Fig. 5: Plot of engine efficiency as a function of xf for different τ with xm fixed at 16 nm. The black solid squares, red open squares, green solid circles, blue open circles, cyan solid triangles, magenta open triangles and dark yellow solid diamonds correspond to the efficiency for τ = 0.2, 0.5, 1.0, 2.0, 5.0, 10.0, and 20.0 ms, respectively. The solid curves are the plots of Eq. (A11) in ref. [2].

Another quantity of interest is the efficiency of the Brownian information engine in the steady state which is defined as η = <-βW>ss / <I>, where <I> is the mean information acquired through the measurement [34]. Considering there is negligible error in estimation of the particle position in this experiment, <I> is given by the Shannon information [1, 46]. In the current feedback scheme, each engine cycle has two discrete measurement outcomes; with probability pR the particle is found on the right of xm and with probability 1 - pR the particle is found on the left of xm. Thus, the acquired information is simply given by <I> = -pR ln pR -(1-pR)ln(1-pR). Fig. 5 shows a plot of the engine's efficiency measured as a function of xf for different τ. We found that, for a given xf, efficiency increases with increasing τ. The maximum efficiency of ~35% was obtained when xf = 2xm and τ ≥ 5τR. Our experimentally measured efficiencies fit well with the solid curves obtained by using Eq. (A11) in ref. [2]. The nearly error-free position measurement and instantaneous shift of the potential center allow us to extract the maximum amount of the information. However, some part of the information gain is not fully utilized during the relaxation part of the engine cycle. Also, the acquired information is useless for work extraction when the particle is found on the left of xm. These are the two reasons why the measured efficiency is less than the unity. Considering the true available information, we expect that this engine may achieve the upper bound of the generalized second law [1, 17]. We also measured the efficiency of this engine at maximum power and found that for xf < xm, the engine has vanishing efficiency at maximum power (which is for xf ~ 0 and τ ~ 0). However; for xfxm, the efficiency at maximum power is found to be highest (equal to ~19%) for xf = 2.5xm and near τR(τ = 2 ms).

CONCLUSIONS

In conclusion, we studied the cyclic Brownian information engine consisting of a colloidal particle trapped in a harmonic potential. Each engine cycle consists of three steps: particle position measurement, shift of the potential center based on measurement outcome, and relaxation. Each process is characterized by three parameters: xm for measurement, xf for the feedback, and τ for the relaxation. By performing the nearly error-free position detection with ultrafast feedback, we were able to convert all available information to work extraction thereby achieving equality in the generalized second law. We found that the global maximum of extracted work per engine cycle is obtained when the system is fully relaxed and xf = 2xm. On the other hand, the global maximum of extracted power is obtained when both xf and τ approaches to zero. For xfxm, the extracted power is maximum at finite τ. Although, the global maximum of power is obtained when τ → 0; however, it is somewhat useless because in this case both the extracted work and the efficiency are vanishing. On the other hand, the extracted work and the efficiency are maximum when the system is fully relaxed for which the extracted power is vanishing. On the basis of these observations, the optimized parameters for maximum power extraction with non-zero work and efficiency are xm ~ 0.6σ, xf ~ 2xm and τ ~ τR. Our study shall assist in the design and understanding of efficient synthetic, as well as biological, motors.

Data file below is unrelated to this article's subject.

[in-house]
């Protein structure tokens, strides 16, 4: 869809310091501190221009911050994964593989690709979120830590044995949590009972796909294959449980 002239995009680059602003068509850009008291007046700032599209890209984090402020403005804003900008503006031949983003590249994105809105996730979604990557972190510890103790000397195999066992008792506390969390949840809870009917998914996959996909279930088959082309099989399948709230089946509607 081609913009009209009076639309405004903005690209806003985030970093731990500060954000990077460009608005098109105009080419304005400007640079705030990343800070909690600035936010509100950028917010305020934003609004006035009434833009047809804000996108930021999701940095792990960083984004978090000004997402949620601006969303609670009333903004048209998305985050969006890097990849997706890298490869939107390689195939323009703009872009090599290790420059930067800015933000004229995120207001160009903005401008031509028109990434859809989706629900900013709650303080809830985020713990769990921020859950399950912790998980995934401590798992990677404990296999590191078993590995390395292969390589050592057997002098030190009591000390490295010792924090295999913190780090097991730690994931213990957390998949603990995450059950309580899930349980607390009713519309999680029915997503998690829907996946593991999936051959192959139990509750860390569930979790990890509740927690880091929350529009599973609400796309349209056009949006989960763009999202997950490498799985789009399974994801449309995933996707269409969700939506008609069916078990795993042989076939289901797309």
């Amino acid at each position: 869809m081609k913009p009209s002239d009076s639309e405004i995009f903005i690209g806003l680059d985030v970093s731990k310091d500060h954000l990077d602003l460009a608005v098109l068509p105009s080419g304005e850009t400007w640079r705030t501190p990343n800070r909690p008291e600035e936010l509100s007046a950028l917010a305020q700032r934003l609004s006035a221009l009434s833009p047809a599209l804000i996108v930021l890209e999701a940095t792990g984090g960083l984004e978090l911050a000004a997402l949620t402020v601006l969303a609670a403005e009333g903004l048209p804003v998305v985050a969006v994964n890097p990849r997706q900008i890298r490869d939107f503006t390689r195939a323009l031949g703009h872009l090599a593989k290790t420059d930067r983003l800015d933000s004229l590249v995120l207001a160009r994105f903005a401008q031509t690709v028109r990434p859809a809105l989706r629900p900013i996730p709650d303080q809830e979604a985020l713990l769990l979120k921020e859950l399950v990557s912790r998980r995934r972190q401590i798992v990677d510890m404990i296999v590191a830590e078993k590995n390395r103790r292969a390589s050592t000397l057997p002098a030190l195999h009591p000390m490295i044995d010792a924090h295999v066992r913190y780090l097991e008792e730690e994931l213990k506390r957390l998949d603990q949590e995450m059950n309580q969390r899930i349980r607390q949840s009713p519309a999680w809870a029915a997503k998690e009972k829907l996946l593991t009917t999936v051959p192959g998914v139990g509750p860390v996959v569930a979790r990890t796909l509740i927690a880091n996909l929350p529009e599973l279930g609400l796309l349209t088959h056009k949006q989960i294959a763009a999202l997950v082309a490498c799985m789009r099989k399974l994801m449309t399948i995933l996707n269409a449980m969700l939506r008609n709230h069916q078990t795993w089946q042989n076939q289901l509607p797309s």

Acknowledgements: This work was supported by the Korean government under the Grant No. IBS-R020-D1.

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Govind Paneru is a Research fellow at the Institute for Basic Science, Center for Soft Living Matter, Ulsan, South Korea. He received his PhD in Physics from Kansas State University, Manhattan, Kansas, USA in 2014. He is an experimental physicist with research interest in soft matter, specifically in the field of non-equilibrium statistical mechanics and information thermodynamics.

Hyuk Kyu Pak is a professor of Physics, UNIST Korea and a research fellow at the Center for Soft and Living Matter in the Korea Institute for Basic Science. After receiving a Ph.D. from the University of Pittsburgh in 1992, he worked at Duke University, Kansas State University, and Pusan National University before joining UNIST in 2014. His research field is experimental soft matter and statistical physics.